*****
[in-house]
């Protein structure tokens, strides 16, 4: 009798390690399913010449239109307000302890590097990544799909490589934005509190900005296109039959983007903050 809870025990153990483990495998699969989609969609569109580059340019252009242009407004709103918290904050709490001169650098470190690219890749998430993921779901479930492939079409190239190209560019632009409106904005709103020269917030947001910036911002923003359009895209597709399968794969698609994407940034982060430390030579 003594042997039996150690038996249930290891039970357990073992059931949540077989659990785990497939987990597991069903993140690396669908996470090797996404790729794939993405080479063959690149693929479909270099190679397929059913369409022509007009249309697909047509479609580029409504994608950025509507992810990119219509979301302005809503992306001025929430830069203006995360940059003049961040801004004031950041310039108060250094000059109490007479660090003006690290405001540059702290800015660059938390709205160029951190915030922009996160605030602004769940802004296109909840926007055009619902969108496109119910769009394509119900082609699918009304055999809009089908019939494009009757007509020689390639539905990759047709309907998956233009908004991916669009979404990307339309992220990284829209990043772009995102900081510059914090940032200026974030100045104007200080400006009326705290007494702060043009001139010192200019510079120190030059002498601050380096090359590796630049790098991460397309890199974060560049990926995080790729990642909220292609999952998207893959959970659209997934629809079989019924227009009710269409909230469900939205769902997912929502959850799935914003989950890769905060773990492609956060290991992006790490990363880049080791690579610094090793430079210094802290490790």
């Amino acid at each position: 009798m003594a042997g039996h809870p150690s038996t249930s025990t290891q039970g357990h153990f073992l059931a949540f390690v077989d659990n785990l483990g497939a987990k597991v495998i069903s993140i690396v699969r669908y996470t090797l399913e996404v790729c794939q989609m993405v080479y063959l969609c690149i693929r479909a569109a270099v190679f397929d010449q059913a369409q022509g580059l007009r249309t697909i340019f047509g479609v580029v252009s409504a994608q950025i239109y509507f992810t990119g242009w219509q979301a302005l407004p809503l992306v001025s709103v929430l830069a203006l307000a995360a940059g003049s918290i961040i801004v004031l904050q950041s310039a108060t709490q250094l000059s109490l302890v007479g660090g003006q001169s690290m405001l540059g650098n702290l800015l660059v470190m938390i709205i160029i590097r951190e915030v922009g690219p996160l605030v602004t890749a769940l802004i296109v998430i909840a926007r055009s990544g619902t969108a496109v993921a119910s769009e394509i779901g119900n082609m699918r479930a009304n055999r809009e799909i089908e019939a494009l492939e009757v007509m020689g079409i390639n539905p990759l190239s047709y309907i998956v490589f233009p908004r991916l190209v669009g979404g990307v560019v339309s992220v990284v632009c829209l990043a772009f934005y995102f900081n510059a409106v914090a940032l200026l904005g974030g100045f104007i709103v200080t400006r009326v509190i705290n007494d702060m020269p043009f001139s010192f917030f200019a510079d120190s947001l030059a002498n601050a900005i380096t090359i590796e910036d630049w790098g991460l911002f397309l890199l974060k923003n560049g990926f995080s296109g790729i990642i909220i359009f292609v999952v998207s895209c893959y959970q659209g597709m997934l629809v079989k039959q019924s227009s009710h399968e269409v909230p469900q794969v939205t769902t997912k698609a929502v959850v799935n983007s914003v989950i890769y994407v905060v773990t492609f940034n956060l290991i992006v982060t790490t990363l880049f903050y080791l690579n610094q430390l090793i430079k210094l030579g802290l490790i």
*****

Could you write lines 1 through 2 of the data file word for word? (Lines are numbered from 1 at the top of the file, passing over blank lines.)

[in-house]
């Protein structure tokens, strides 16, 4: 009798390690399913010449239109307000302890590097990544799909490589934005509190900005296109039959983007903050 809870025990153990483990495998699969989609969609569109580059340019252009242009407004709103918290904050709490001169650098470190690219890749998430993921779901479930492939079409190239190209560019632009409106904005709103020269917030947001910036911002923003359009895209597709399968794969698609994407940034982060430390030579 003594042997039996150690038996249930290891039970357990073992059931949540077989659990785990497939987990597991069903993140690396669908996470090797996404790729794939993405080479063959690149693929479909270099190679397929059913369409022509007009249309697909047509479609580029409504994608950025509507992810990119219509979301302005809503992306001025929430830069203006995360940059003049961040801004004031950041310039108060250094000059109490007479660090003006690290405001540059702290800015660059938390709205160029951190915030922009996160605030602004769940802004296109909840926007055009619902969108496109119910769009394509119900082609699918009304055999809009089908019939494009009757007509020689390639539905990759047709309907998956233009908004991916669009979404990307339309992220990284829209990043772009995102900081510059914090940032200026974030100045104007200080400006009326705290007494702060043009001139010192200019510079120190030059002498601050380096090359590796630049790098991460397309890199974060560049990926995080790729990642909220292609999952998207893959959970659209997934629809079989019924227009009710269409909230469900939205769902997912929502959850799935914003989950890769905060773990492609956060290991992006790490990363880049080791690579610094090793430079210094802290490790």